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Human antibody against COVID-19 ready for clinical trials

YUMAB spin-off CORAT Therapeutics announced that the first major batch of its SARS-CoV-2 blocking antibody COR-101 has been produced and is now available for clinical trials. COR-101 is a fully human antibody, which efficiently blocks the cell entry of SARS-CoV-2 thereby preventing the proliferation of corona viruses.

Photo: Fraunhofer ITEM, Prof. Holger Ziehr

CORAT Therapeutics CEO Dr. Andreas Herrmann today announced the completion

of the production campaign of the first major batch of COR-101, which is now

available for clinical trials. COR-101 is a fully human antibody developed in

Braunschweig, Germany, which efficiently blocks the cell entry of SARS-CoV-2 and

thus prevents the proliferation of corona viruses. As COR-101 attacks the virus

directly, its first clinical application will focus on helping already infected patients, as

this is the most urgent medical need in the pandemic. However, it is expected that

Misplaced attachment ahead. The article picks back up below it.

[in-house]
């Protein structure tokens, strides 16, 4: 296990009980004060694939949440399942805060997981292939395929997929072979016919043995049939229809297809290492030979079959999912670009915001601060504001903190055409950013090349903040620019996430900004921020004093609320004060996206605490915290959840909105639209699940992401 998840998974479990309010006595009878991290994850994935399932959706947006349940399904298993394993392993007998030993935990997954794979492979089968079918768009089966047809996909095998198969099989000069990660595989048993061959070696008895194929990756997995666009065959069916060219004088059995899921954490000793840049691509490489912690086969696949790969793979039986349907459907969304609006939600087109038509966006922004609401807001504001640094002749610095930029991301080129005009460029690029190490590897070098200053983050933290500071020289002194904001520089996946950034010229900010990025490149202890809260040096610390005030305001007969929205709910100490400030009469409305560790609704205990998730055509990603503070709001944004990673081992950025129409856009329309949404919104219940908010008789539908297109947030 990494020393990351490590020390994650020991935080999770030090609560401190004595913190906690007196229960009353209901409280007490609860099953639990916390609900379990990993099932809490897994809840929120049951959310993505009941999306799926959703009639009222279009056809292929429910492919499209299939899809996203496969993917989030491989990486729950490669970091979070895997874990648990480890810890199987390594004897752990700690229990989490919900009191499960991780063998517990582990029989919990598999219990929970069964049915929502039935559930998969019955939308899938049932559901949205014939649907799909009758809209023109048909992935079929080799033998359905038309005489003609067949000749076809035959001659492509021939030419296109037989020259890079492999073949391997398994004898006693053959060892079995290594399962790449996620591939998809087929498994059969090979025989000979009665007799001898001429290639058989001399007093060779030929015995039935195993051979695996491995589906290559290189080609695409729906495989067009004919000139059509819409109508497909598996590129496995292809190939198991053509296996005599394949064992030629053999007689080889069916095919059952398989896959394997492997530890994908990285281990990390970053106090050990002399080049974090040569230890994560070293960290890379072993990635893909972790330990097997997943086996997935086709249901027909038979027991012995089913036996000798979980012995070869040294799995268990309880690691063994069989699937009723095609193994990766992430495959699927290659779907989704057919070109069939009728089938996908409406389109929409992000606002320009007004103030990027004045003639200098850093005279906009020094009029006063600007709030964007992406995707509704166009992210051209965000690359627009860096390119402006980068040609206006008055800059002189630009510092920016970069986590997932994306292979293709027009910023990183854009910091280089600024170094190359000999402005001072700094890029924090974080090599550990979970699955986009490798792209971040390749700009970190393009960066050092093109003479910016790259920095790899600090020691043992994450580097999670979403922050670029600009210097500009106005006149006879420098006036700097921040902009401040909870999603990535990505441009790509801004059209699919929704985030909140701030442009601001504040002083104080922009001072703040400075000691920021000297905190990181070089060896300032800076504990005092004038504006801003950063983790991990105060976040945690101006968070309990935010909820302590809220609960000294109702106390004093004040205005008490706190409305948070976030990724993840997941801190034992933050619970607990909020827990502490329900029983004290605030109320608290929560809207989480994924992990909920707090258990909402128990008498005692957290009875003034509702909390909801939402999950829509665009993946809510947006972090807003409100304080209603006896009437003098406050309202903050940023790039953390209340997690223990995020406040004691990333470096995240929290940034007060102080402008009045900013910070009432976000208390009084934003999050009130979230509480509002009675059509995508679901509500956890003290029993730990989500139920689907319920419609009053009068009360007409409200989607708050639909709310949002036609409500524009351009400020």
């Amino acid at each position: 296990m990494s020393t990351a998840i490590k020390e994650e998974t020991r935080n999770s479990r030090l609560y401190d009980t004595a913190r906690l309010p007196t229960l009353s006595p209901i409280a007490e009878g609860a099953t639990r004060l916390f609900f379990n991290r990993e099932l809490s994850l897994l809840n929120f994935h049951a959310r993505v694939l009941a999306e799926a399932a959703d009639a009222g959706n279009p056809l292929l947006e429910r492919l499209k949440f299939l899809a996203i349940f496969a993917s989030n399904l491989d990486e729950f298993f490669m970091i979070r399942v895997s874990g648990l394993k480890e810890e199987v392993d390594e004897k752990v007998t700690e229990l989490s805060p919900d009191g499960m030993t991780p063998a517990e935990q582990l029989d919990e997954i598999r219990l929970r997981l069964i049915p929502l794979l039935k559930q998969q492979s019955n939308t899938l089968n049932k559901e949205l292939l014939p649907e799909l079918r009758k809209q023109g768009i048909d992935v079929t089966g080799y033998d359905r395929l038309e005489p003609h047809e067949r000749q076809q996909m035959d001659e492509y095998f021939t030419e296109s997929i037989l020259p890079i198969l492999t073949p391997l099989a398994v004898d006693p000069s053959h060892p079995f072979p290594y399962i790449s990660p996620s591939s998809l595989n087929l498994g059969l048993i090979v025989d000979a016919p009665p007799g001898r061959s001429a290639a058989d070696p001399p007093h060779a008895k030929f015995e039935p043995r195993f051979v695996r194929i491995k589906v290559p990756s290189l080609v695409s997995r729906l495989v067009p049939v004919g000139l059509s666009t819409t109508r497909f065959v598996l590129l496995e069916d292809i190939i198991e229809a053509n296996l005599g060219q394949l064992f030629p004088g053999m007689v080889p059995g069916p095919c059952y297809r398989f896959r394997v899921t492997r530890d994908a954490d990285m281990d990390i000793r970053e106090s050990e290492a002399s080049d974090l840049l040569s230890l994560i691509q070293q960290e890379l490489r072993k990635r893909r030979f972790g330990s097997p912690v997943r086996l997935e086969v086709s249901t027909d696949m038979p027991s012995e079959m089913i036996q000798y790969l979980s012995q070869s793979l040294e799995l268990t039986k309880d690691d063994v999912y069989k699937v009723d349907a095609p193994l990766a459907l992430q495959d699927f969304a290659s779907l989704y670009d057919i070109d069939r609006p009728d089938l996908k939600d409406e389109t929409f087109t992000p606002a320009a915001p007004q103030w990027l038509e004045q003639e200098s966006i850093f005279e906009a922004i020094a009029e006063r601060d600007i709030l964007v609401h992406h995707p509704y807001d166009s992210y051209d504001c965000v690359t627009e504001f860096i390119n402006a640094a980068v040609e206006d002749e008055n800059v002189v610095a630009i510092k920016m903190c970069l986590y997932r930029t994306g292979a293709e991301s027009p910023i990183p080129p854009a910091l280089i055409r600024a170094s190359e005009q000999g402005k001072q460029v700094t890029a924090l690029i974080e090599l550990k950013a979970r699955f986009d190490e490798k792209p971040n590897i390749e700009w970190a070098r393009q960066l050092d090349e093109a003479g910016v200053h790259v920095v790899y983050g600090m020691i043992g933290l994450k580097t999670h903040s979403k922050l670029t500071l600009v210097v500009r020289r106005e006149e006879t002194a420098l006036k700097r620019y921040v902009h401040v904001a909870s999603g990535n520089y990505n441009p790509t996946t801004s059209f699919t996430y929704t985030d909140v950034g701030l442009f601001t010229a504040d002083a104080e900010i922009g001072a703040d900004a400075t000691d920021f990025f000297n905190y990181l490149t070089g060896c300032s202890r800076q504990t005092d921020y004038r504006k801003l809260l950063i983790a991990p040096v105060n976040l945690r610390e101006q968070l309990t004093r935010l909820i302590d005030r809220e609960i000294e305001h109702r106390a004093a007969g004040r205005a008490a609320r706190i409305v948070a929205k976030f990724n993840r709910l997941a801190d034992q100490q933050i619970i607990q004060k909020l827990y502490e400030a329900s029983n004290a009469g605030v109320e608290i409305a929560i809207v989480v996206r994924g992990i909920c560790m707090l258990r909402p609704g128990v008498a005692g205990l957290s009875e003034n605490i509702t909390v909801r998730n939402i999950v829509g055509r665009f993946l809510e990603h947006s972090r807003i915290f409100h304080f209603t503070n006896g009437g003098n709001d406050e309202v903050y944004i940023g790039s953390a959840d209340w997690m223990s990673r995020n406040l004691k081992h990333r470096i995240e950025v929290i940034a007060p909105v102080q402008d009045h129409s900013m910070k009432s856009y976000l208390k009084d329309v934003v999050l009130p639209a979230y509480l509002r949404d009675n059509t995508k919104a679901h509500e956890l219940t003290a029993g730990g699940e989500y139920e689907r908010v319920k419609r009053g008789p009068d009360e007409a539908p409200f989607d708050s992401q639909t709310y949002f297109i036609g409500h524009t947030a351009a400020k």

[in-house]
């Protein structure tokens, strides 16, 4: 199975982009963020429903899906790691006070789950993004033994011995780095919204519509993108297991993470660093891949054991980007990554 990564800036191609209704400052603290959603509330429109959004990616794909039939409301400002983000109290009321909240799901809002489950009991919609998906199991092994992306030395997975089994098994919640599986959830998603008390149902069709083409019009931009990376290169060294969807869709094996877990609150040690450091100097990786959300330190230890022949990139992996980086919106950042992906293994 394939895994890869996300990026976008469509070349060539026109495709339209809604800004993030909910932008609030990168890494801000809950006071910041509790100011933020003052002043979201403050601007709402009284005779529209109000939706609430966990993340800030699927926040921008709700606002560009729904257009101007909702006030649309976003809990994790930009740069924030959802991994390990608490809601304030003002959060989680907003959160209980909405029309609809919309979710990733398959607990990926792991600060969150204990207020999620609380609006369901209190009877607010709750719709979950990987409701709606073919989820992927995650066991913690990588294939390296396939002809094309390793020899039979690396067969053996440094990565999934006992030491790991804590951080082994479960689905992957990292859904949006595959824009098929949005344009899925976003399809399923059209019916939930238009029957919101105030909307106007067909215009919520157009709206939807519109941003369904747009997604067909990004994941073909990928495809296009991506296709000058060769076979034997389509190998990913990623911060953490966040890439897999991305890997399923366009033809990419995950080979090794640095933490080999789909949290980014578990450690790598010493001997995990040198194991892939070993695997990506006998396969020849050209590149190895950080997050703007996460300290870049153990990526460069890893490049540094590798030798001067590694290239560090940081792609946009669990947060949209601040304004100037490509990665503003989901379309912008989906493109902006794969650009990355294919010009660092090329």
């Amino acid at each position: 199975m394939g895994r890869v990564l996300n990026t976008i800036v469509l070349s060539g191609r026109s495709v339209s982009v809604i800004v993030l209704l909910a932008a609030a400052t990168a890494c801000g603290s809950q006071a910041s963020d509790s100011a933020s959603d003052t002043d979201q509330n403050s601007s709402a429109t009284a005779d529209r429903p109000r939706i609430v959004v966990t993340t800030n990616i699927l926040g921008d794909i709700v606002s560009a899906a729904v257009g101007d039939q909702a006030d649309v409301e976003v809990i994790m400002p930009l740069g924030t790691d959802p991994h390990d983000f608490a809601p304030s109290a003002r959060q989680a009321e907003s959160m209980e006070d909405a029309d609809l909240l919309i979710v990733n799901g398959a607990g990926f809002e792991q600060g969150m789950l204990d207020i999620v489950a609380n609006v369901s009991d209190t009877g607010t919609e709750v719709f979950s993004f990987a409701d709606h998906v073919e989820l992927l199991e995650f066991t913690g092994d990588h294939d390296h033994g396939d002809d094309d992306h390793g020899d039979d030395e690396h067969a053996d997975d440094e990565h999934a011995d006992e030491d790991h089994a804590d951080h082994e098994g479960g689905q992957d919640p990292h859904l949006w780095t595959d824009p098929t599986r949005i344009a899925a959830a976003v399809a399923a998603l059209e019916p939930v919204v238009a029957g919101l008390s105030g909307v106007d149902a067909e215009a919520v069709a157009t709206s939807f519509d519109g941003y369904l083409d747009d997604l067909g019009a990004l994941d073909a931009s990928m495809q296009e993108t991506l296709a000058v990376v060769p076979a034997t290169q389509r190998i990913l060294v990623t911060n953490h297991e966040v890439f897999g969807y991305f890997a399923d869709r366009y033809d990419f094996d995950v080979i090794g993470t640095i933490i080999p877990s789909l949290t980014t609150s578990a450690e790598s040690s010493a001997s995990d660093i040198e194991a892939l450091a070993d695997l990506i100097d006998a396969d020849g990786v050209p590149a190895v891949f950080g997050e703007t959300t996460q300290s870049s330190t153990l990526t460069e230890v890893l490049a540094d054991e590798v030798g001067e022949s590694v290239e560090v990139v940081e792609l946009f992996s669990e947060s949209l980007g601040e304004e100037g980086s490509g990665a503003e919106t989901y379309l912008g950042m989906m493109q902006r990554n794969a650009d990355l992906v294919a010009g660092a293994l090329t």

COR-101 will also protect the non-infected - this will be tested in a second step.

Human antibodies are molecules that our own body produces to fight infections.

COR-101 is one of these antibodies. CORAT Therapeutics produces it in large

quantities using biotechnological methods. By directly neutralising the corona

viruses, it is also intended to help patients who cannot produce their own antibodies

in time.

Dr. Andreas Herrmann adds: "We are extremely happy and would like to thank

everyone who has contributed to making this happen so quickly. In view of the rapidly

increasing number of acute cases, CORAT wants to create a possibility for direct

treatment of COVID-19 patients in order to help all those who are already infected or

for whom the vaccination does not work. We hope that the clinical trials can now start

very soon".

The production process was based on stable expressing CHO cell pools. This new

path of bioprocess development was taken for the first time and allowed the

manufacturing of the clinical test material in a much shorter time than with

conventional antibody production methods. Prof. Holger Ziehr, Head of the

Pharmaceutical Biotechnology Division at the Fraunhofer ITEM in Braunschweig,

who is in charge of the production of the clinical antibody, comments: "Thanks to the

excellent cooperation between all partners and the regulatory authorities, we were

able to develop a novel and innovative production process that saved many months.

What we have learned here will certainly also inspire more efficient drug

development in the future".

The start of clinical trials with COR-101 is planned for early next year.


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